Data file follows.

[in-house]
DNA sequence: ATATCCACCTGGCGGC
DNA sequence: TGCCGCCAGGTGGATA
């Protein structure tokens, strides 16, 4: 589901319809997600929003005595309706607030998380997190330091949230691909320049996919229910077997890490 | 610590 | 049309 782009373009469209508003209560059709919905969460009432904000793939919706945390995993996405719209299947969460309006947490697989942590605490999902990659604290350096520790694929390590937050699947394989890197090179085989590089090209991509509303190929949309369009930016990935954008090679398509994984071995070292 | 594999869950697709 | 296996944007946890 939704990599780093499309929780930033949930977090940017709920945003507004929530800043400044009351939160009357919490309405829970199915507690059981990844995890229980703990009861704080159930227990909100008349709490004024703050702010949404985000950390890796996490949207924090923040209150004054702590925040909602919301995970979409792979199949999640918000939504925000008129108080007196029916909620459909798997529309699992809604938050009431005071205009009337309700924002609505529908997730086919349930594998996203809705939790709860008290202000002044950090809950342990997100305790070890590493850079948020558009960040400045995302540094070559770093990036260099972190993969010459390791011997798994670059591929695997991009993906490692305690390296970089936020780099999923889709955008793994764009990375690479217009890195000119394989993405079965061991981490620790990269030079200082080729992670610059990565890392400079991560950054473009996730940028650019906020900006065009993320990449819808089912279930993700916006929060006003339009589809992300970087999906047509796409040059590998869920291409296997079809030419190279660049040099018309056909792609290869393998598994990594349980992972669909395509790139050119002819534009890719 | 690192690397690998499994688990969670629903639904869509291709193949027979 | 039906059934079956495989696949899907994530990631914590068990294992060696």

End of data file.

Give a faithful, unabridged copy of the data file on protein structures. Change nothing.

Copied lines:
[in-house]
DNA sequence: ATATCCACCTGGCGGC
DNA sequence: TGCCGCCAGGTGGATA
């Protein structure tokens, strides 16, 4: 589901319809997600929003005595309706607030998380997190330091949230691909320049996919229910077997890490 | 610590 | 049309 782009373009469209508003209560059709919905969460009432904000793939919706945390995993996405719209299947969460309006947490697989942590605490999902990659604290350096520790694929390590937050699947394989890197090179085989590089090209991509509303190929949309369009930016990935954008090679398509994984071995070292 | 594999869950697709 | 296996944007946890 939704990599780093499309929780930033949930977090940017709920945003507004929530800043400044009351939160009357919490309405829970199915507690059981990844995890229980703990009861704080159930227990909100008349709490004024703050702010949404985000950390890796996490949207924090923040209150004054702590925040909602919301995970979409792979199949999640918000939504925000008129108080007196029916909620459909798997529309699992809604938050009431005071205009009337309700924002609505529908997730086919349930594998996203809705939790709860008290202000002044950090809950342990997100305790070890590493850079948020558009960040400045995302540094070559770093990036260099972190993969010459390791011997798994670059591929695997991009993906490692305690390296970089936020780099999923889709955008793994764009990375690479217009890195000119394989993405079965061991981490620790990269030079200082080729992670610059990565890392400079991560950054473009996730940028650019906020900006065009993320990449819808089912279930993700916006929060006003339009589809992300970087999906047509796409040059590998869920291409296997079809030419190279660049040099018309056909792609290869393998598994990594349980992972669909395509790139050119002819534009890719 | 690192690397690998499994688990969670629903639904869509291709193949027979 | 039906059934079956495989696949899907994530990631914590068990294992060696």